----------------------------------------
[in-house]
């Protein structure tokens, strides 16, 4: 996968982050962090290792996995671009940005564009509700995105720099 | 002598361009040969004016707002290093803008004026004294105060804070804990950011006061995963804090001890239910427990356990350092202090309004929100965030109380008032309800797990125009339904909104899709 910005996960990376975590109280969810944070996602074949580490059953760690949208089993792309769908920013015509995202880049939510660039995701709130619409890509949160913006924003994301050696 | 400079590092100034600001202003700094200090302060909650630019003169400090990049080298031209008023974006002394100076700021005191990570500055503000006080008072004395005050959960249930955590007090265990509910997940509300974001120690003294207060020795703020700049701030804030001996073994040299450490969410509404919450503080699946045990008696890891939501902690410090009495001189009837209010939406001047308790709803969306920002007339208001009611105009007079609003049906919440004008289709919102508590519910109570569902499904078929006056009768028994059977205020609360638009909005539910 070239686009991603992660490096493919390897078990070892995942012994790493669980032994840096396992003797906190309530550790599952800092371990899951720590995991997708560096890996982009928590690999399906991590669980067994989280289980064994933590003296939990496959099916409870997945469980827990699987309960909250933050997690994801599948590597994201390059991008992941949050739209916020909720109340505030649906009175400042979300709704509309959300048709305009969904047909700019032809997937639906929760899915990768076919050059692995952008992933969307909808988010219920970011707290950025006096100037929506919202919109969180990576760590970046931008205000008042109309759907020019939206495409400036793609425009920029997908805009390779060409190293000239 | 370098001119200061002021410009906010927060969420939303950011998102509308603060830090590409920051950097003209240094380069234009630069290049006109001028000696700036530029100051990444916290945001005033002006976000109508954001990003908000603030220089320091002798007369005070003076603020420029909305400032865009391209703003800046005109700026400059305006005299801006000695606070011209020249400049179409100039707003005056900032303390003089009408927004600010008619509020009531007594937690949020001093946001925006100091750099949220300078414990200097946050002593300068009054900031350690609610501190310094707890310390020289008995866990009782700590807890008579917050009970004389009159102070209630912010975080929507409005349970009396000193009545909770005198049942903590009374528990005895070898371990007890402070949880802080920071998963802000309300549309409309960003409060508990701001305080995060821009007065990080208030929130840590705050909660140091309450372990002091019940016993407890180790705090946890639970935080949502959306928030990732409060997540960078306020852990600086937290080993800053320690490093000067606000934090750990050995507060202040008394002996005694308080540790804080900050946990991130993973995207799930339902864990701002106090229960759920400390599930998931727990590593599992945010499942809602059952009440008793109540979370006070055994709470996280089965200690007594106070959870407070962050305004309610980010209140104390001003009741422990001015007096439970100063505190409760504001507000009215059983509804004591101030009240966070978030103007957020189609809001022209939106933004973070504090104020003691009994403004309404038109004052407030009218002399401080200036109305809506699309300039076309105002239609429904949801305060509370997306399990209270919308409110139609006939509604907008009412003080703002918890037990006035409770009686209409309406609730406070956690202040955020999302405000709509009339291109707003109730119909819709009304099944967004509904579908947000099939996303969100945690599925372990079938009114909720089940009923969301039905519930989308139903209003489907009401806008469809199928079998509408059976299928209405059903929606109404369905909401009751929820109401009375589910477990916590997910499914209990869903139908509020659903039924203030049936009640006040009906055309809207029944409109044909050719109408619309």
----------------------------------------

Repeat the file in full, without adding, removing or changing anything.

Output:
[in-house]
């Protein structure tokens, strides 16, 4: 996968982050962090290792996995671009940005564009509700995105720099 | 002598361009040969004016707002290093803008004026004294105060804070804990950011006061995963804090001890239910427990356990350092202090309004929100965030109380008032309800797990125009339904909104899709 910005996960990376975590109280969810944070996602074949580490059953760690949208089993792309769908920013015509995202880049939510660039995701709130619409890509949160913006924003994301050696 | 400079590092100034600001202003700094200090302060909650630019003169400090990049080298031209008023974006002394100076700021005191990570500055503000006080008072004395005050959960249930955590007090265990509910997940509300974001120690003294207060020795703020700049701030804030001996073994040299450490969410509404919450503080699946045990008696890891939501902690410090009495001189009837209010939406001047308790709803969306920002007339208001009611105009007079609003049906919440004008289709919102508590519910109570569902499904078929006056009768028994059977205020609360638009909005539910 070239686009991603992660490096493919390897078990070892995942012994790493669980032994840096396992003797906190309530550790599952800092371990899951720590995991997708560096890996982009928590690999399906991590669980067994989280289980064994933590003296939990496959099916409870997945469980827990699987309960909250933050997690994801599948590597994201390059991008992941949050739209916020909720109340505030649906009175400042979300709704509309959300048709305009969904047909700019032809997937639906929760899915990768076919050059692995952008992933969307909808988010219920970011707290950025006096100037929506919202919109969180990576760590970046931008205000008042109309759907020019939206495409400036793609425009920029997908805009390779060409190293000239 | 370098001119200061002021410009906010927060969420939303950011998102509308603060830090590409920051950097003209240094380069234009630069290049006109001028000696700036530029100051990444916290945001005033002006976000109508954001990003908000603030220089320091002798007369005070003076603020420029909305400032865009391209703003800046005109700026400059305006005299801006000695606070011209020249400049179409100039707003005056900032303390003089009408927004600010008619509020009531007594937690949020001093946001925006100091750099949220300078414990200097946050002593300068009054900031350690609610501190310094707890310390020289008995866990009782700590807890008579917050009970004389009159102070209630912010975080929507409005349970009396000193009545909770005198049942903590009374528990005895070898371990007890402070949880802080920071998963802000309300549309409309960003409060508990701001305080995060821009007065990080208030929130840590705050909660140091309450372990002091019940016993407890180790705090946890639970935080949502959306928030990732409060997540960078306020852990600086937290080993800053320690490093000067606000934090750990050995507060202040008394002996005694308080540790804080900050946990991130993973995207799930339902864990701002106090229960759920400390599930998931727990590593599992945010499942809602059952009440008793109540979370006070055994709470996280089965200690007594106070959870407070962050305004309610980010209140104390001003009741422990001015007096439970100063505190409760504001507000009215059983509804004591101030009240966070978030103007957020189609809001022209939106933004973070504090104020003691009994403004309404038109004052407030009218002399401080200036109305809506699309300039076309105002239609429904949801305060509370997306399990209270919308409110139609006939509604907008009412003080703002918890037990006035409770009686209409309406609730406070956690202040955020999302405000709509009339291109707003109730119909819709009304099944967004509904579908947000099939996303969100945690599925372990079938009114909720089940009923969301039905519930989308139903209003489907009401806008469809199928079998509408059976299928209405059903929606109404369905909401009751929820109401009375589910477990916590997910499914209990869903139908509020659903039924203030049936009640006040009906055309809207029944409109044909050719109408619309």